WINKING AT THE BRIM (1974)

1974 Michael Joseph. Reprinted 1977 McKay Publishing (U.S.); 1979 Magna Large Print.

A shoal of fish--salmon or loch trout, maybe--began to make its way with such a rush of speed that the water was broken with rainbow diamonds of spray and the silver flash of bellies as the scurrying fish leapt from the water in their panic...

...Another disturbance in the water followed and Sally stood, panting and transfixed, as a snake-like head on about a yard of dark-grey neck appeared above the water-line and not very far off-shore. Sally was aware of a foul and death-like smell and then of a large, pale eye in the flattened head. For an instant she felt certain that the creature looked surprised, and then, in widening circles of rippling brown water still flecked by the tempestuous rush of the fish, it dramatically and vertically submerged, but before the head disappeared and was lost to sight Sally could have sworn that the pale eye winked at her.

 

Sir Ferdinand Lestrange's daughter Sally gets invited to join a monster-hunting expedition. The group--led by publisher and folklore enthusiast Sir Humphrey Calshott--plans to monitor the waters of Loch Tannasg in western Scotland for any signs of a Loch Ness-like creature, and the group members approach their task with varying degrees of seriousness. A pair of twin spinsters hope to indulge their artistic side, while a retired army major and his meek wife simply want a holiday. The Calshott's daughter Phyllis, Sally well remembers from girlhood experience, has a tendency to prattle, and the unlikeable Angela Barton seems to enjoy spreading nasty insinuations about and among the other party members. Reluctant to be tied down to a caravan containing such aggravating personalities, Sally offers to drive her car up and act as liaison to the three camps.

Sally is quite grateful for the freedom her vehicle offers, and between Angela's gossip and her own observations concludes that some dalliances are taking place. The tranquil loch is also cause for close attention: first Sally, then the twins, briefly encounter the fleeting lake creature. Their news is overshadowed by the discovery of Angela Barton's wet body in an abandoned house, a suicide note nearby, a wound on her throat, and a thermos of poisoned coffee near at hand. But if the woman tried to kill herself, reasons Sally, why was the note still dry if she attempted first to drown herself in the loch? And why is there no residue of poison in the thermos' cup?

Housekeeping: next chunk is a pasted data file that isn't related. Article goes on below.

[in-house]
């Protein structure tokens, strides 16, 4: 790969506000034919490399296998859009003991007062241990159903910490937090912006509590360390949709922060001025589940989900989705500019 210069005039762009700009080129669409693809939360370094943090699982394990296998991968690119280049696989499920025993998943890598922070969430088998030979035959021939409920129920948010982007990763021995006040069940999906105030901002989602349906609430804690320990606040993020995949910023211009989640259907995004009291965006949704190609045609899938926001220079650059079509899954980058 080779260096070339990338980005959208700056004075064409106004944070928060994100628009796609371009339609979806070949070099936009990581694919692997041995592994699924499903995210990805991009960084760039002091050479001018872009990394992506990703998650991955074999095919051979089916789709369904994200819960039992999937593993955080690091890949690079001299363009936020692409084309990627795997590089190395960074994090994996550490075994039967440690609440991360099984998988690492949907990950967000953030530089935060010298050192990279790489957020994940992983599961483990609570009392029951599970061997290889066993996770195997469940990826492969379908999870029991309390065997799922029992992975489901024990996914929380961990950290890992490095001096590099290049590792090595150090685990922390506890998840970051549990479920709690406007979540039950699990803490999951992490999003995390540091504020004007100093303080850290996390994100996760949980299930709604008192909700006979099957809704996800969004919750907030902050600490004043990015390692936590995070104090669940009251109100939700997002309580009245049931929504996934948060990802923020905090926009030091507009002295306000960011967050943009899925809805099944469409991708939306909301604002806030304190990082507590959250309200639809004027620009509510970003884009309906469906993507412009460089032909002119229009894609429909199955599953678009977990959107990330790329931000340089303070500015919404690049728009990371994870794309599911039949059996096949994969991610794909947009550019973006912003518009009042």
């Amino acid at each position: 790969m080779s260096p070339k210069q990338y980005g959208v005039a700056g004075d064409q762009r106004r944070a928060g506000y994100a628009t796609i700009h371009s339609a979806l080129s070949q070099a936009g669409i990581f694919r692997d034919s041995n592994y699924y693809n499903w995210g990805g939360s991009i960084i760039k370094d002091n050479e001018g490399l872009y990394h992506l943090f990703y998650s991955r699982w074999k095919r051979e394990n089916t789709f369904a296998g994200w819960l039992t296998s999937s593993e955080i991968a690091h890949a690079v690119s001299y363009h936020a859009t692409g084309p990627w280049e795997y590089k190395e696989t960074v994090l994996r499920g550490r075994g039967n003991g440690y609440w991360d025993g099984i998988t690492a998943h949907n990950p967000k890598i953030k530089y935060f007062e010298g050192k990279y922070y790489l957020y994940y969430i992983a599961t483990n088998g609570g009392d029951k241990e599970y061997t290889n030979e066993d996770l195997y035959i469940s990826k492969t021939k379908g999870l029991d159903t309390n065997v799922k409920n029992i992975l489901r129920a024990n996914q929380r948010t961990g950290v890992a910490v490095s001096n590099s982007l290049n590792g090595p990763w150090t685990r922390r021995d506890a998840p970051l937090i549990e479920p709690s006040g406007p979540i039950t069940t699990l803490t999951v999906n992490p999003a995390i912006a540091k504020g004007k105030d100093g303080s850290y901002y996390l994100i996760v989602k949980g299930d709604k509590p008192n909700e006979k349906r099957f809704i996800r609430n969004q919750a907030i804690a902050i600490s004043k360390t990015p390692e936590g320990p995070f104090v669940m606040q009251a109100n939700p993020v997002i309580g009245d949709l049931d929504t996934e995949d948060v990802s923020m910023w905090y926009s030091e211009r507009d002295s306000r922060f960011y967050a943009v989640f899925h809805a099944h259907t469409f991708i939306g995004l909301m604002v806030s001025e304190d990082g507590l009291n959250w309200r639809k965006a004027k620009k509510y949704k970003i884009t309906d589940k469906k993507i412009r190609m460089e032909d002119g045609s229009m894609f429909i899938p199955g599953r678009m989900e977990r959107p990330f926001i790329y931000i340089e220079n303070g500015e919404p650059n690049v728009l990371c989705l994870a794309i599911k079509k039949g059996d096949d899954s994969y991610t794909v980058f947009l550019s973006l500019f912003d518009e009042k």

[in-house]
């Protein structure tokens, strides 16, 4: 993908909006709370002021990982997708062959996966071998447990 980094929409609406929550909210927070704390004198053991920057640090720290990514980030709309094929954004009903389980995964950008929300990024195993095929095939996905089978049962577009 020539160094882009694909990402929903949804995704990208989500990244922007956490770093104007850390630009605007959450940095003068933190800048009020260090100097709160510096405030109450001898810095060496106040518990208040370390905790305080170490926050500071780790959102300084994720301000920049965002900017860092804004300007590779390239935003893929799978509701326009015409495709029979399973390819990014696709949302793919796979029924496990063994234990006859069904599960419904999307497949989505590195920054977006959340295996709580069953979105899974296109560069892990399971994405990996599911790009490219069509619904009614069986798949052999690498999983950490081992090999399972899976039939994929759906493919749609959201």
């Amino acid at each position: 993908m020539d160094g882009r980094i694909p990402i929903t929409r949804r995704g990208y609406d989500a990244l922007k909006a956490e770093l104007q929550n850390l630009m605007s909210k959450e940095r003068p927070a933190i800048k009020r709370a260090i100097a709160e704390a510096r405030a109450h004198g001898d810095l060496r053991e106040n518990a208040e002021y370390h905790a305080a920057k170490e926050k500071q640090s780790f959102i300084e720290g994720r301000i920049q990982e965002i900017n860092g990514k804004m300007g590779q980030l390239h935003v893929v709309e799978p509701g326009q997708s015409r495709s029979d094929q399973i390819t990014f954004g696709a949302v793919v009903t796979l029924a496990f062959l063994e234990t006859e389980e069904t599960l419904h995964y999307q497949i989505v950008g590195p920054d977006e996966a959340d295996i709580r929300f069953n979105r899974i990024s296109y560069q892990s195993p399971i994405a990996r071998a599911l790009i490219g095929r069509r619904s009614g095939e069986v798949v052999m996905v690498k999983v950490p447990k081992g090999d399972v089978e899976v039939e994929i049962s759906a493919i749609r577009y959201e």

For answers, Sally consults her grandmother, Dame Beatrice, who has an impressive track record for just this sort of problem. Together, Sally, Dame Beatrice, and secretary Laura Gavin interview and investigate until they find a solution, and one which calls upon a final appearance of the Loch Tannasg creature.


Gladys Mitchell often provides wonderful background settings for her many stories, creating scenery with such picturesque, unique narrative detail that this reader can't resist surrendering to that imagined world (it is the same suspension of disbelief and author/reader relationship that make all good fiction vibrant and compelling). Certain Mitchell books are more successful at this--and more pleasurable in the visiting--than others, but often the striking setting helps establish a mood and spirit unique to that particular tale; so instead of feeling that every story is merely a variation on the previous one (a criticism I hold for American hard-boiled detective authors), the changing locales give Mitchell's stories an individual tone and new (literal and figurative) ground. To understand this point, simply read three or four of Mitchell's "travelogue" titles, where the mysteries unfold abroad: the Old World dust of Greece in Come Away, Death, the dark intrigue of stone circles among The Dancing Druids, the wartime sea voyages of Sunset over Soho, and the sunny, balmy Spanish island hiding The Twenty-Third Man each have a unique flavor and itinerary. Even when Mrs. Bradley stays in rural England, the results are just as diverse: the farcically mad village of The Saltmarsh Murders, the twilit, somber one of The Rising of the Moon, and the pagan, restless one of The Devil at Saxon Wall are cousins, but as different in character as the London Thames and the Norfolk Broads.

Personally, I think that such diversity of style and tone is an amazing accomplishment for any author, and it is one of the strongest reasons to discover and experience Gladys Mitchell's rewarding mystery series. Occasionally, though, a plotline falls short of the refreshing setting that supports it; Winking at the Brim is such an example. It joins a group of titles which includes Lament for Leto, The Murder of Busy Lizzie, and The Whispering Knights, each yoking a memorable locale to a routine and generally disposable plot. In Winking, Scotland's moody, fog-enshrouded countryside is rather awkwardly made to witness the unexceptional victim-who-knows-too-much storyline played out before it. The participants are broadly drawn, and no character, from murder victim to prime suspect, makes much of an impression upon the reader. Creature sightings aside, almost all of the mystery's action occurs outside the story, and one is left taking the characters' words on motive and method.

Perhaps I'm more disappointed than usual because Loch Tannasg makes such a great setting, and that with a better puzzle at its heart Winking at the Brim could have been a late, great classic in Miss Mitchell's canon. Instead, it's merely highly readable and worth a visit, though Sally's adventure in murder rolls through like a Scottish fog, possessing very little substance and no real reason to linger as the day soldiers on.